Creating the necessary momentum is a challenge across the globe

Weitblick Artikel

Creating the necessary momentum is a challenge across the globe

Weitblick Artikel

Bewusstsein zu schaffen bleibt die globale Herausforderung

Interview with Tasneem Essop from South Africa, head of WWF International climate change delegation at the UN climate change conference 2011 in Durban (COP17)
Bild: Tasneem Essop

Im Bild: Tasneem Essoop

Dear Tasneem Essop, you are heading the WWF climate change delegation for the negotiations. It must be a very special feeling that the COP is now coming to South Africa and that this COP will likely be decisive for the future of the Kyoto Protocol, the only international legally binding instrument for reducing greenhouse gas emissions.

We are excited and nervous at the same time because of the challenges. In preparing our strategy for COP17 WWF  has taken into account the political realities, but at the same time highlighting the need for more ambition and environmental integrity. We have prioritised these two key issues.

What would constitute a success in Durban, what a failure?

There is a huge risk that Parties will agree on key issues, such as the legal issue, this involves agreement to a second commitment period of the Kyoto Protocol and for WWF we also would like to see countries agree on a mandate under the Convention track for negotiations to conclude a legally-binding agreement to be concluded no later than 2015 for all Parties. This would be a major step that we have not had before in this process.

However, there is also the risk of a breakdown of the whole process. We need to achieve a balanced package, and these are the critical elements. We need agreement on the future legal form, and we also need to ensure progress on long-term finance. Putting the Green Climate Fund in place is one important element. Another is to identify sources that would deliver the promised finance. WWF has prioritised innovative sources of funding such as raising revenue from the maritime and aviation transport sectors and the financial transaction tax. Even if this would only be process-related progress, like a work programme, it would be an important step. There is also the need to finalise the modalities of a system to ensure transparency in the mitigation actions parties are undertaking. Finally, we need strong elements of adaptation, the Adaptation Committee, a work programme on loss and damage amongst others.

Unfortunately we do not expect that countries will come to Durban with new and more ambitious mitigation pledges. But we can increase the environmental integrity, through better accounting rules and closing loopholes. Agreement on a global peak year of 2015 and a global emission reduction target of at least -80 % from 1990 levels for 2050 will also be important for COP 17. Agreement on all these areas would not constitute a great success, but significant progress.

COP17 is also regarded as an African COP. What is the perception of people in South Africa towards this event, how much do they see themselves as representing Africa?

We as WWF have tried to ensure that the idea of an African COP becomes a reality and is given content. We have been working in different countries across Africa for 50 years and we will be using COP17 in Durban to highlight this work. Our theme is food, energy and water for all. In South Africa there are many people involved in the preparation of Durban. But the majority of the people in the country still need to increase their awareness about climate change. In reaching out to the general population there has been less progress than hoped for. But there are innovative activities, like the climate train. Civil society has also coordinated its work in the preparation for COP17. There will be alternative conference space for domestic and international NGOs, lots of demonstrations and lots of momentum.  But it is a challenge across the globe to create such momentum, to explain why climate action is needed and why this international process matters.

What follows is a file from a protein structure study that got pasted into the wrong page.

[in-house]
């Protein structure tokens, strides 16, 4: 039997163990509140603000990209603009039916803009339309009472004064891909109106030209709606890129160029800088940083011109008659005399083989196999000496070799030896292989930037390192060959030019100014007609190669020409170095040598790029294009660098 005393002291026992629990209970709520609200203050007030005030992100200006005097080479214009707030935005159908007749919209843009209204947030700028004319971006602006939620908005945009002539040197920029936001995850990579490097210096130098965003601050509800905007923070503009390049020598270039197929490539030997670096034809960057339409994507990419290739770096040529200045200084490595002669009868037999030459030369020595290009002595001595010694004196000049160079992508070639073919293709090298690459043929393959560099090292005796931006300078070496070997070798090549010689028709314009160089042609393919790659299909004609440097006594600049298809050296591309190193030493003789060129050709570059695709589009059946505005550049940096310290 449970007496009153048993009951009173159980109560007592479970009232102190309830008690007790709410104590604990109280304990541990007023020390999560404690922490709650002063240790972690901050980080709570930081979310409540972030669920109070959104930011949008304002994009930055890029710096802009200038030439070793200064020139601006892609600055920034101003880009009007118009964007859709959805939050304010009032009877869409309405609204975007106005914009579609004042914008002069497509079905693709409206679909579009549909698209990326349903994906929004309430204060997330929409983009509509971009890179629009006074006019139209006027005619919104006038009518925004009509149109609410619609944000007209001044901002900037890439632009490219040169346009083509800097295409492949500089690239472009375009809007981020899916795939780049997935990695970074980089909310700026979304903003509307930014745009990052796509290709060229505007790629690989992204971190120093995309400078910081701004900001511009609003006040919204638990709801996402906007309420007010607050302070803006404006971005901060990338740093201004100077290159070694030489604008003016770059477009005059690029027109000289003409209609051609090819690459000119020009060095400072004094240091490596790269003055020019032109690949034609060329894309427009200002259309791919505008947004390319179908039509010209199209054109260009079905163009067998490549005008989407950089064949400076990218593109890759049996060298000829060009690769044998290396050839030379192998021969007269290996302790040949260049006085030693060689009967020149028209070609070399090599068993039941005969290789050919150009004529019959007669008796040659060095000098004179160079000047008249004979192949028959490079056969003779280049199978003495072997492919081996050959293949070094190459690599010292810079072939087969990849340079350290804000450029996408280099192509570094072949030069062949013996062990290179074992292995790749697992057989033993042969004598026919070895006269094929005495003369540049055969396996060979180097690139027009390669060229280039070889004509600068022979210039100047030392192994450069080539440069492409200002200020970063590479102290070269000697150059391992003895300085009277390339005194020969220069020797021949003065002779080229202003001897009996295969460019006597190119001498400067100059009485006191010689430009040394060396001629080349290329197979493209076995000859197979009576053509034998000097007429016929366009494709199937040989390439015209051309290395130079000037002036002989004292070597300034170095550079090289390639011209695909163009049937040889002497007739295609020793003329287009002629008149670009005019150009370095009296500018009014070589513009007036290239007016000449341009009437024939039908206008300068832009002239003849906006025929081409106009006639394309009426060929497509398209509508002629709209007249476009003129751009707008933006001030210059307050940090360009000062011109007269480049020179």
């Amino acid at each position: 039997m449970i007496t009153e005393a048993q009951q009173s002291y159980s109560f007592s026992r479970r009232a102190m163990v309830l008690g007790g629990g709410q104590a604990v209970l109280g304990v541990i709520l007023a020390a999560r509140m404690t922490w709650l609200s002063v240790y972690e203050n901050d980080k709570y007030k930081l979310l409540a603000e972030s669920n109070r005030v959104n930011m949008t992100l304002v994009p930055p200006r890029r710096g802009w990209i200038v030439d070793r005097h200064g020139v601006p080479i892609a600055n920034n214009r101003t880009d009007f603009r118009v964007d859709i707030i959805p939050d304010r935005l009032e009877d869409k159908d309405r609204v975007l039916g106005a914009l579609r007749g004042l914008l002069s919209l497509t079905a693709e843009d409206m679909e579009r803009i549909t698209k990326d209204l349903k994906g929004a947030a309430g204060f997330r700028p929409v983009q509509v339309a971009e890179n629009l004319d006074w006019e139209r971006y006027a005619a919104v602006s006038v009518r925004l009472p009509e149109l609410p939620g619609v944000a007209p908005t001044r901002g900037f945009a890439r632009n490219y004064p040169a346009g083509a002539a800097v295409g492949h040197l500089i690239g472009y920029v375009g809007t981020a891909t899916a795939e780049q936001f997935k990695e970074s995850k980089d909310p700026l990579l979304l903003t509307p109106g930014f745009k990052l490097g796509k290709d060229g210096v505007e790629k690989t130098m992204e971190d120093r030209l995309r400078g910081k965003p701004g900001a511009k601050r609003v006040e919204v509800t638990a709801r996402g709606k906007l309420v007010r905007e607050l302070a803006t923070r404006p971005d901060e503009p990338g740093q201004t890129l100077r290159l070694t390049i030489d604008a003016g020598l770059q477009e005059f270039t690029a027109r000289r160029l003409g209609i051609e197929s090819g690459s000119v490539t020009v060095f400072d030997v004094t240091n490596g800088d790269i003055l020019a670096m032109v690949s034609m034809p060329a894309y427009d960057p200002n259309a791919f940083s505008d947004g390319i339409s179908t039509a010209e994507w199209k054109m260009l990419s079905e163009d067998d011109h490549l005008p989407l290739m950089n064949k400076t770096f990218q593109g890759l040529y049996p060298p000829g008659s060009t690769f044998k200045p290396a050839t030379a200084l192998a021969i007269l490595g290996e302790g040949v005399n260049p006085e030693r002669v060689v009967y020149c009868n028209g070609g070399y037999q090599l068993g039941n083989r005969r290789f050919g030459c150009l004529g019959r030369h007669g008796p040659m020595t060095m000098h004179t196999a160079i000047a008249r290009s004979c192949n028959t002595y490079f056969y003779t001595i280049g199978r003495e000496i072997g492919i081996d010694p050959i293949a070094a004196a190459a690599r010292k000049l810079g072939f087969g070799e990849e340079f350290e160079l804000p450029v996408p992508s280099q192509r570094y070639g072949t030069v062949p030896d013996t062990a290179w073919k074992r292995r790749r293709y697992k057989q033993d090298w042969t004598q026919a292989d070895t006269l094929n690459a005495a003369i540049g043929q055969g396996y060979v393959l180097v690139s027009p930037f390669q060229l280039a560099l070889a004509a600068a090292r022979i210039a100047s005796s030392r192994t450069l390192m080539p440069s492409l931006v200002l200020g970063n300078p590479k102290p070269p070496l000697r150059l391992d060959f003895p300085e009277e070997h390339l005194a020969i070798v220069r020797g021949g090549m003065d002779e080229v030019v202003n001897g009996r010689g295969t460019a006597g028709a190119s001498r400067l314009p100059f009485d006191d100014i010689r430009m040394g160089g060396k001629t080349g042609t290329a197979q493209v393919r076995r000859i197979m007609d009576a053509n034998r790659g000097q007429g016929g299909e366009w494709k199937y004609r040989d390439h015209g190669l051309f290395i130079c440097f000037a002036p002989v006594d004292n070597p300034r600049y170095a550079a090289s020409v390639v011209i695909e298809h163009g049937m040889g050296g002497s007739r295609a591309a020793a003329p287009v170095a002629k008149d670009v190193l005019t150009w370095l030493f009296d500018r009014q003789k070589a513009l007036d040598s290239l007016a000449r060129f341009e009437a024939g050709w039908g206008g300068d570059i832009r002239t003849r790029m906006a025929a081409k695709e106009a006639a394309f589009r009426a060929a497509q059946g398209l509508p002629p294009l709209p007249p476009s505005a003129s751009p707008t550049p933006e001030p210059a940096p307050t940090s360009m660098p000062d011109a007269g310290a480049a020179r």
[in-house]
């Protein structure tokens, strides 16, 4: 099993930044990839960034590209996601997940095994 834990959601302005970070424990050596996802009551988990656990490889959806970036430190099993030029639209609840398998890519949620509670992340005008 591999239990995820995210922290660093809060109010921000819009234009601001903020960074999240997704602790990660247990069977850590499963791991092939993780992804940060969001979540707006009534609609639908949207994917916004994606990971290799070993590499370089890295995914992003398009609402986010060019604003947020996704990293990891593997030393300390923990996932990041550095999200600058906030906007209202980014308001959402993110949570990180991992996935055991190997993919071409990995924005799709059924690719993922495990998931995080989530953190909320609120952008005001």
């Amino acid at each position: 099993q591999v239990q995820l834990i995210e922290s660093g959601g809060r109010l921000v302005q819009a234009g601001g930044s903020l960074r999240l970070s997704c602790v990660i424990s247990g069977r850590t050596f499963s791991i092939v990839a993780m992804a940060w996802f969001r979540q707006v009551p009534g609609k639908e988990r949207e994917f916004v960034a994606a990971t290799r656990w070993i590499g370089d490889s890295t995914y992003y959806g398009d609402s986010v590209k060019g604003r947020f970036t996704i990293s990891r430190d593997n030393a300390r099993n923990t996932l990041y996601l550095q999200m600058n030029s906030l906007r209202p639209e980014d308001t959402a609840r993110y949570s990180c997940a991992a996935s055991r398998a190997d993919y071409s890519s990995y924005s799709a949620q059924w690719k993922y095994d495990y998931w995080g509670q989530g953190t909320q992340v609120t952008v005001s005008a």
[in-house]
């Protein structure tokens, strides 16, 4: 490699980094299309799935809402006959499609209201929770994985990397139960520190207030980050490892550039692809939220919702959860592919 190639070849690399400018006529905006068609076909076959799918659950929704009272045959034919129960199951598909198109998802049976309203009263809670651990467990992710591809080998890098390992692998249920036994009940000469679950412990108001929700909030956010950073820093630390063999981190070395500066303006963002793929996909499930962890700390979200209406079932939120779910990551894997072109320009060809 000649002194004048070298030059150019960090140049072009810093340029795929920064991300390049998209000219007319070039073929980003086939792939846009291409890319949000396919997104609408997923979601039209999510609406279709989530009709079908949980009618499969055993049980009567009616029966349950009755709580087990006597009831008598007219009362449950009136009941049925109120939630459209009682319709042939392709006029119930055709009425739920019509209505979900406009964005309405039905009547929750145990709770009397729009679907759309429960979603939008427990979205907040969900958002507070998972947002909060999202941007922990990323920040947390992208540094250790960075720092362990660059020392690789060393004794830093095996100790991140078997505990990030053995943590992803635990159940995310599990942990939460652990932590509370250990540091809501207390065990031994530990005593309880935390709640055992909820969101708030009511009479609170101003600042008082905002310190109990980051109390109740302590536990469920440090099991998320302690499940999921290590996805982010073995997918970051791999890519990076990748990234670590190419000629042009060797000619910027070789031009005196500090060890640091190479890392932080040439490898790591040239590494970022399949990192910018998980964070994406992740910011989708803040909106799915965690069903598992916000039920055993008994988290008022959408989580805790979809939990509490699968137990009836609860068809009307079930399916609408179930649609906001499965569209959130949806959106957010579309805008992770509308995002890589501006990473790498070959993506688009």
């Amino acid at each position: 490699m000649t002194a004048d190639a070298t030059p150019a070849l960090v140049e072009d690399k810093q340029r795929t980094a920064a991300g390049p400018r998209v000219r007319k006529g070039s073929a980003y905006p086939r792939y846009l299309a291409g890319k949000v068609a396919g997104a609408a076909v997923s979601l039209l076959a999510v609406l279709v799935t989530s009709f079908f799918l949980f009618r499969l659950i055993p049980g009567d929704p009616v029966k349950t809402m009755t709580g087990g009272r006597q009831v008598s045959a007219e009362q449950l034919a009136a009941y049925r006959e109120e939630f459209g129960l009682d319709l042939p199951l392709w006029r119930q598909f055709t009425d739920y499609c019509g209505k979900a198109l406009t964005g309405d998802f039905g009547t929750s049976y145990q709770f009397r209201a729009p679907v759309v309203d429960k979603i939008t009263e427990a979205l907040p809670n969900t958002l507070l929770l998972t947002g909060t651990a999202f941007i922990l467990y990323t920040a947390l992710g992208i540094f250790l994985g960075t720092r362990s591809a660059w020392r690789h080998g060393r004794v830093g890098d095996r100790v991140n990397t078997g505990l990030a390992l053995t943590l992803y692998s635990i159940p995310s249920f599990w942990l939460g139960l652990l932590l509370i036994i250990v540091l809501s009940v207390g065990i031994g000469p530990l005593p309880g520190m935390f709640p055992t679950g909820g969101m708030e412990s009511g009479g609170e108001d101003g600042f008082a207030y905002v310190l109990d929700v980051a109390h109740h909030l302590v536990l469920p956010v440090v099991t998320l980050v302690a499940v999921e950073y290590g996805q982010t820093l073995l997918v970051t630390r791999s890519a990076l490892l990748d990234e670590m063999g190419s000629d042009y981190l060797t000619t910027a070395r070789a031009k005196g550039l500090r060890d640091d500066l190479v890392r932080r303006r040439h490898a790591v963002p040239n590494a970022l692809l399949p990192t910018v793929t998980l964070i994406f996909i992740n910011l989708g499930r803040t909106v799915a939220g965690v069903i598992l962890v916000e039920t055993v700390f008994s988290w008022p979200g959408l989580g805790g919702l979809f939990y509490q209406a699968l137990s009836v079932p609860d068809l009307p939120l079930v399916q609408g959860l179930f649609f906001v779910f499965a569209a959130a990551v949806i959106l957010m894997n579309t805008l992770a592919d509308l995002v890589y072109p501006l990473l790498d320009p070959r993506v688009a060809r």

The South African government has recently adopted a new climate change strategy. It is also expected that in Durban the government will announce “South African Renewables Initiative (SARI)” which aims to significantly scale-up the use of renewable energies, with potentially some donor countries promising support. Will these programmes make South Africa a forerunner in a transformational change towards low-carbon development?

WWF South Africa is excited that the White Paper on National Climate Change response has been agreed before Durban. It was a difficult process, but the paper has improved significantly. We particularly support the carbon budget approach, where the long-term mitigation pledge will be broken down to sectoral carbon budgets. It is exciting but implementation will also be challenging. There is a strong push back from major industry polluters. But it is our national policy now. WWF South Africa has also been supporting government’s work to look at ways of scaling up renewable energy. The South African Renewables Initiative’s focus on innovative ways to finance such scaling-up as well as how to ensure that the local economic benefits will be maximised is a good example of how transitioning to a low carbon economy is good for development and job creation in a developing economy.

Germany has now decided to phase out nuclear energy while at the same time pursuing ambitious mitigation targets. How is this perceived in South Africa, and do you have any specific messages for the German public?

The position taken in Germany because of the German public’s pressure has helped NGO’s in South Africa to strengthen its campaign against nuclear in South Africa and to call on government to increase investment in renewable energy. This kind of international pressure helps us with our domestic pressure.

Interview: Sven Harmeling